Hello. I’m here to make a very simple and unoriginal point, but one which I think bears repeating:
If you think sexual harassment is forgivable in some cases, due to factors that transcend the harassment, you are a hypocrite.
This is a message that is typically geared toward Republican voters. There was a lot of justifiable outrage on the left when Alabama power brokers, along with many rank-and-file voters, seemed poised to excuse Roy Moore’s (alleged) sexual abuse and harassment. They had various excuses, but it all amounted to the same thing—it’s better to elect a creep than a Democrat.
Moore still stands a solid chance of winning his Senate seat, and the fact that his career wasn’t deader than dead the minute the allegations hit is a sign of our hyper-partisan political era, where simply being a member of a different mainstream political party can place a person higher on the hierarchy of evil than a crime like sexual abuse. Seriously, digest that—up to half of all voters in Alabama would rather elect a lech who got banned from a shopping mall than someone with a “D” next to his name.
Democrats rightly raged against this insanity, and were also quick to condemn liberal entertainment figures like Harvey Weinstein and Kevin Spacey and Louis CK when their own scandals hit. The left held a definite high ground—until the accusations hit our politicians, at which point the exact same hypocrisy reared its ugly head.
Al Franken has now been accused of groping four different women, and has offered only mealy-mouthed half-apologies which don’t address the substance of the accusations. (“I’m a warm person; I hug people. I’ve learned from recent stories that in some of those encounters, I crossed a line for some women.”)
Many Democrats, to their credit, have condemned Franken—just as many Republican Senators were quick to disown Roy Moore. And yet “many” is not “all,” and there have been some glaringly awful “defenses” of Franken that look exactly like what you might find on the other side of the aisle. Almost immediately after the first accusation, some #Resistance figures went immediately to slut-shaming:
Others, like self-proclaimed feminist Kate Harding, were given a platform in major media outlets like the Washington Post with which to embarrass themselves by copying the “politics is more important than not being a sexual abuser” argument of their GOP counterparts. Imagine having the mindset that instead of resigning and restoring some integrity to the seat, Franken should go on a “listening tour” instead—that’s a serious argument Harding makes.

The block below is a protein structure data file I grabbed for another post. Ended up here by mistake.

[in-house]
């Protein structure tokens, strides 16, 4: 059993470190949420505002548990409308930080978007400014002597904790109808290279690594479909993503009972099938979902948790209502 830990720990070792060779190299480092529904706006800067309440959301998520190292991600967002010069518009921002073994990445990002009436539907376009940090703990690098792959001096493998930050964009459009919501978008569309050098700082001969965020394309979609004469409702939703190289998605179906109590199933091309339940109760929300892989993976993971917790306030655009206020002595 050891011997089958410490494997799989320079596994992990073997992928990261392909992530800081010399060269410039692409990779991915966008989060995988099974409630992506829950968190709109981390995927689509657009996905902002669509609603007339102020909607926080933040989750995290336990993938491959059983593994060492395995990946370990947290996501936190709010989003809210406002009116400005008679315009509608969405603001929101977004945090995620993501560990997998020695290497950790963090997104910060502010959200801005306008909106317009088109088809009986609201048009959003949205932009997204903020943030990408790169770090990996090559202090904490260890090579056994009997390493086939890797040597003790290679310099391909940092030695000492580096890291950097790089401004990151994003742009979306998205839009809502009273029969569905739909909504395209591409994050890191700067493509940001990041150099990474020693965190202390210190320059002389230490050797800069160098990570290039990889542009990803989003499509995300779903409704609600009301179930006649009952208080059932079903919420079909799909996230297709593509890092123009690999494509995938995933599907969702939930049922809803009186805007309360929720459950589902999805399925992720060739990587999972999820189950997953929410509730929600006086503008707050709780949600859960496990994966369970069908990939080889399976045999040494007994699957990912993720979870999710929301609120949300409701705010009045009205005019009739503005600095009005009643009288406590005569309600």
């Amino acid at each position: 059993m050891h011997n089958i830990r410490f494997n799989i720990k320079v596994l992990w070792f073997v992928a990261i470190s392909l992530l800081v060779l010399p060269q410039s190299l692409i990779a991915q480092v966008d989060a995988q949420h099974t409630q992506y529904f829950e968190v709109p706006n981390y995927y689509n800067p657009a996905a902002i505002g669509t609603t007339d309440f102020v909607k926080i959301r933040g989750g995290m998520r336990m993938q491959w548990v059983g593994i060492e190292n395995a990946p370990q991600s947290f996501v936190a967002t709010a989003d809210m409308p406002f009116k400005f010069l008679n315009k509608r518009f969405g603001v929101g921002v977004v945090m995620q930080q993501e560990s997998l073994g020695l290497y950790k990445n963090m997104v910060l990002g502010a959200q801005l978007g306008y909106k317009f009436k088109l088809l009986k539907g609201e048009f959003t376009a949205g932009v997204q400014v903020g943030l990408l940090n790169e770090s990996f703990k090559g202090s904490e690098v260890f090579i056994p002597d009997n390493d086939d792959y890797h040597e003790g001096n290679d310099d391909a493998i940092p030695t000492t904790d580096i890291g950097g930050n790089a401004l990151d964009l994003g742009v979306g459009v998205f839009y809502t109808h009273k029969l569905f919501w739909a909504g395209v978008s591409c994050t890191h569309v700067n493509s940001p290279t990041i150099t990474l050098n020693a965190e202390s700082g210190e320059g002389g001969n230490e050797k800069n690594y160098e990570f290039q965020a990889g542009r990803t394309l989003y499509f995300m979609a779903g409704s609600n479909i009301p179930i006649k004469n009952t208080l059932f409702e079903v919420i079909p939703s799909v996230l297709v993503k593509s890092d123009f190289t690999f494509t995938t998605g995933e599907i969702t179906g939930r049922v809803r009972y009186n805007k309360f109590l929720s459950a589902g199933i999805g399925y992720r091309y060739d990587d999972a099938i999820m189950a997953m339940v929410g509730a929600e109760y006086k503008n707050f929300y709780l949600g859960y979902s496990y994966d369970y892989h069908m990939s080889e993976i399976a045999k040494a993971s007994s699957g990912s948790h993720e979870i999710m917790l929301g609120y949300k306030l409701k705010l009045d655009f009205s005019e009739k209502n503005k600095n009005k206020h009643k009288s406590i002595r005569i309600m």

Step for step, blow for blow, these are exact replicas of Republican obfuscation tactics. And if you ever fumed at the cowardice of GOP politicians who resorted to wishy-washy say-nothing rhetoric when asked to condemn their colleagues, watch Nancy Pelosi stumble her way through questions about John Conyers (D-MI)—a man who has recently been inundated with sexual harassment allegations—and tell me it’s any different:
Let’s be super clear about what should happen when sexual harassment claims hit the left. First, here’s what doesn’t matter:
1. That Al Franken has better politics.
2. That Al Franken’s crimes were “not as bad.”
3. That removing a sexual abuser from office might result in Republicans gaining an advantage. (Which, by the way, is not even true in Franken’s case—his replacement would be selected by the Democratic governor of Minnesota, which would actually go a long way to prevent Democrats from losing the seat. If Franken lasts long enough to stand for re-election in 2020, he’ll be incredibly vulnerable, and even if he declines to run again, he’ll have done irreparable damage to the state party.)
Here’s what does matter:
1. Are the allegations true?
And when someone like Franken can’t even find the nerve to issue a denial, even a fool can read the writing on the wall.
So often lately, Republicans have been accused of “whataboutism”—a tactic of deflecting any and all criticism by appealing to the crimes of the left. Sure, Donald Trump may have done something that’s impossible to defend, but what about that time Obama blah blah blah etc. etc. etc. It’s an annoying tic of the right, and largely invalid—past mistakes don’t excuse present mistakes, and often the two “crimes” they’re comparing are not remotely similar, in kind or scale.
But this time? This time, they’re right—if I were one of the deranged Roy Moore supporters who hasn’t jumped ship, or a Trump voter who brushed aside his “grab ‘em by the pussy” incident, I’d laugh with glee anytime a Democrat who still supports men like Al Franken tried to lecture me. In this case, it’s not a false equivalency—if we don’t held Democratic leaders up to basic standards of decency, we have no right to expect the same from the other side. Morality applies across the board, or it applies nowhere.
American political life in 2017 is a complicated beast, but this is simple—either you’re against sexual harassment and sexual abuse, and you find it intolerable in elected officials, or you’re not, and you don’t. There’s no gray area. If you think Al Franken should get a pass because you like his politics, you’re no different than the Republican voters in Alabama who believe the same thing about Roy Moore. And you have forfeited your right to complain—period.